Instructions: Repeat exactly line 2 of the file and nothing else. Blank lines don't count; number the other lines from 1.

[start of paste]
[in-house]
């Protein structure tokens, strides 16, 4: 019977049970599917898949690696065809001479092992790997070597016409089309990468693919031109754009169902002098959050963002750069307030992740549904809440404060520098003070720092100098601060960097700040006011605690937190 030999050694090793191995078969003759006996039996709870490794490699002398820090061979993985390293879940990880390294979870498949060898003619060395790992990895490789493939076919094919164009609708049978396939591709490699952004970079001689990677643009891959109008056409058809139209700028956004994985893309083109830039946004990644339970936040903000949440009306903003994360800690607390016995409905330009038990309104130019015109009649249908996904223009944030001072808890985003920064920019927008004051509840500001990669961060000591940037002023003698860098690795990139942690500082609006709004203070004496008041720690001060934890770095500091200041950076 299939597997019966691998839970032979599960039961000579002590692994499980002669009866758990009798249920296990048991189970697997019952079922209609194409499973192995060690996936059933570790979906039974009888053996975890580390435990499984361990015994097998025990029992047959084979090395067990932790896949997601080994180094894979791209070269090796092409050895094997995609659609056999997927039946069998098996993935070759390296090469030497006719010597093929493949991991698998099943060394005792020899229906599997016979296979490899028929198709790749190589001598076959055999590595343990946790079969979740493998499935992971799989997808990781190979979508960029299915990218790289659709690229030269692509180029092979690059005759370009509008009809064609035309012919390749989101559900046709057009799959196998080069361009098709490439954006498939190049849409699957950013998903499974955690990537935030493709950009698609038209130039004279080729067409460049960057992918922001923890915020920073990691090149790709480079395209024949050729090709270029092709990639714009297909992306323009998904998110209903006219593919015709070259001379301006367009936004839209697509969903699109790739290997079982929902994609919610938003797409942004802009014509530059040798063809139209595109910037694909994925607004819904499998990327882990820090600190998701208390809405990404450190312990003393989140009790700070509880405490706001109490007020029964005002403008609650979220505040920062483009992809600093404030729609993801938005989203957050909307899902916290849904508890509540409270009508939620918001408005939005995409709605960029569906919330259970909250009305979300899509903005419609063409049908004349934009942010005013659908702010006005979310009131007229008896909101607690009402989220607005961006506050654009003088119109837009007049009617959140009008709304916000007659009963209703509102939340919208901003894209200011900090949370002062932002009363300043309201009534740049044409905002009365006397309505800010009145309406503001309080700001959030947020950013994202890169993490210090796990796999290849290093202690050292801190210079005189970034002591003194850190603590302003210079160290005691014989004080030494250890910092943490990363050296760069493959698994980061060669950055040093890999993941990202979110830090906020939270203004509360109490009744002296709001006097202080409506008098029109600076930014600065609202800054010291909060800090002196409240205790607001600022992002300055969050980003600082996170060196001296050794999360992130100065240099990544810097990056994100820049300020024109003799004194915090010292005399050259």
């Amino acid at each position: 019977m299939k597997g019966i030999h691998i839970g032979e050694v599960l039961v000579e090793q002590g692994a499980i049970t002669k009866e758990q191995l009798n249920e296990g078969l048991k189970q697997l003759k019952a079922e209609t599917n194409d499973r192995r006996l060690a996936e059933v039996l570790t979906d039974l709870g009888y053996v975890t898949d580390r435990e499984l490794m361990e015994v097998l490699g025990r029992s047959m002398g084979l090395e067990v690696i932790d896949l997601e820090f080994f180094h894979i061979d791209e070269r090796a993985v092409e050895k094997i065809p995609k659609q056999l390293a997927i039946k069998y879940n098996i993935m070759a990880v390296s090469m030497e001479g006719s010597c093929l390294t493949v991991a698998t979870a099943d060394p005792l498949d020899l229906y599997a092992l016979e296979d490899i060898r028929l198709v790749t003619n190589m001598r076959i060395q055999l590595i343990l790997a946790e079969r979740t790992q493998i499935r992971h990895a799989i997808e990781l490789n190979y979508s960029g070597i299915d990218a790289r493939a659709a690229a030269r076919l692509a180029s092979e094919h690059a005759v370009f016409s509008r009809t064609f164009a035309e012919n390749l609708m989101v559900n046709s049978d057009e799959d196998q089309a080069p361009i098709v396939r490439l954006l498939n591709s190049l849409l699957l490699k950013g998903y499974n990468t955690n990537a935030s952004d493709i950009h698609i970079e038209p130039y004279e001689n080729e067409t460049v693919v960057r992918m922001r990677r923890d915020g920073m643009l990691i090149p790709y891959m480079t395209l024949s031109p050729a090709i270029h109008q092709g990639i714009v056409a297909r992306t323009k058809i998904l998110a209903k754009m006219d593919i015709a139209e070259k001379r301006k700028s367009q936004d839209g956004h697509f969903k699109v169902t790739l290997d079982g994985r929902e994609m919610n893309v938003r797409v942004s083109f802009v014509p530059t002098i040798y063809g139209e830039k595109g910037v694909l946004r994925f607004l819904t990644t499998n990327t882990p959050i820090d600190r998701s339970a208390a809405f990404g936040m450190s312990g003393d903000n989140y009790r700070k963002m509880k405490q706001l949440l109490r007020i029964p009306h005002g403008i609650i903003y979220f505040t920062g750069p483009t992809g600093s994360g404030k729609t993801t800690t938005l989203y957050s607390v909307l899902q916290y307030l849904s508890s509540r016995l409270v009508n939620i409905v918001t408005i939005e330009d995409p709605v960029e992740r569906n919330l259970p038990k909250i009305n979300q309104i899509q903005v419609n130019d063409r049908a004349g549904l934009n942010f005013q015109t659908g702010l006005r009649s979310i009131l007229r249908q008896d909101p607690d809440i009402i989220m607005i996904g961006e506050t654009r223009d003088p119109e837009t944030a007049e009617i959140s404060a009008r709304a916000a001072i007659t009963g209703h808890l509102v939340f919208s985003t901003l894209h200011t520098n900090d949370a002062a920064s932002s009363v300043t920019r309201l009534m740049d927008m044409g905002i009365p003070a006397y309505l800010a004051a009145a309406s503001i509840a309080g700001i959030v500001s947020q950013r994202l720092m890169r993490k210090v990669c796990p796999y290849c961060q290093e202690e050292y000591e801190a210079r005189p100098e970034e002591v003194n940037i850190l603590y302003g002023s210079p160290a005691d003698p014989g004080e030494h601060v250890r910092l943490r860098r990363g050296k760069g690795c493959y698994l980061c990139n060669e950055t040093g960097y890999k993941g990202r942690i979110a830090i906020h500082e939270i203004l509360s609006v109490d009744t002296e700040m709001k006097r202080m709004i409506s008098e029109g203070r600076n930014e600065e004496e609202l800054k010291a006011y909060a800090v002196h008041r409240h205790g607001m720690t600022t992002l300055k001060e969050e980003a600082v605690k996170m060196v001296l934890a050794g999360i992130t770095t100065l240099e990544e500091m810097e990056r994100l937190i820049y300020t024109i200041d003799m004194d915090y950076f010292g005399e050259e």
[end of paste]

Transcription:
């Protein structure tokens, strides 16, 4: 019977049970599917898949690696065809001479092992790997070597016409089309990468693919031109754009169902002098959050963002750069307030992740549904809440404060520098003070720092100098601060960097700040006011605690937190 030999050694090793191995078969003759006996039996709870490794490699002398820090061979993985390293879940990880390294979870498949060898003619060395790992990895490789493939076919094919164009609708049978396939591709490699952004970079001689990677643009891959109008056409058809139209700028956004994985893309083109830039946004990644339970936040903000949440009306903003994360800690607390016995409905330009038990309104130019015109009649249908996904223009944030001072808890985003920064920019927008004051509840500001990669961060000591940037002023003698860098690795990139942690500082609006709004203070004496008041720690001060934890770095500091200041950076 299939597997019966691998839970032979599960039961000579002590692994499980002669009866758990009798249920296990048991189970697997019952079922209609194409499973192995060690996936059933570790979906039974009888053996975890580390435990499984361990015994097998025990029992047959084979090395067990932790896949997601080994180094894979791209070269090796092409050895094997995609659609056999997927039946069998098996993935070759390296090469030497006719010597093929493949991991698998099943060394005792020899229906599997016979296979490899028929198709790749190589001598076959055999590595343990946790079969979740493998499935992971799989997808990781190979979508960029299915990218790289659709690229030269692509180029092979690059005759370009509008009809064609035309012919390749989101559900046709057009799959196998080069361009098709490439954006498939190049849409699957950013998903499974955690990537935030493709950009698609038209130039004279080729067409460049960057992918922001923890915020920073990691090149790709480079395209024949050729090709270029092709990639714009297909992306323009998904998110209903006219593919015709070259001379301006367009936004839209697509969903699109790739290997079982929902994609919610938003797409942004802009014509530059040798063809139209595109910037694909994925607004819904499998990327882990820090600190998701208390809405990404450190312990003393989140009790700070509880405490706001109490007020029964005002403008609650979220505040920062483009992809600093404030729609993801938005989203957050909307899902916290849904508890509540409270009508939620918001408005939005995409709605960029569906919330259970909250009305979300899509903005419609063409049908004349934009942010005013659908702010006005979310009131007229008896909101607690009402989220607005961006506050654009003088119109837009007049009617959140009008709304916000007659009963209703509102939340919208901003894209200011900090949370002062932002009363300043309201009534740049044409905002009365006397309505800010009145309406503001309080700001959030947020950013994202890169993490210090796990796999290849290093202690050292801190210079005189970034002591003194850190603590302003210079160290005691014989004080030494250890910092943490990363050296760069493959698994980061060669950055040093890999993941990202979110830090906020939270203004509360109490009744002296709001006097202080409506008098029109600076930014600065609202800054010291909060800090002196409240205790607001600022992002300055969050980003600082996170060196001296050794999360992130100065240099990544810097990056994100820049300020024109003799004194915090010292005399050259």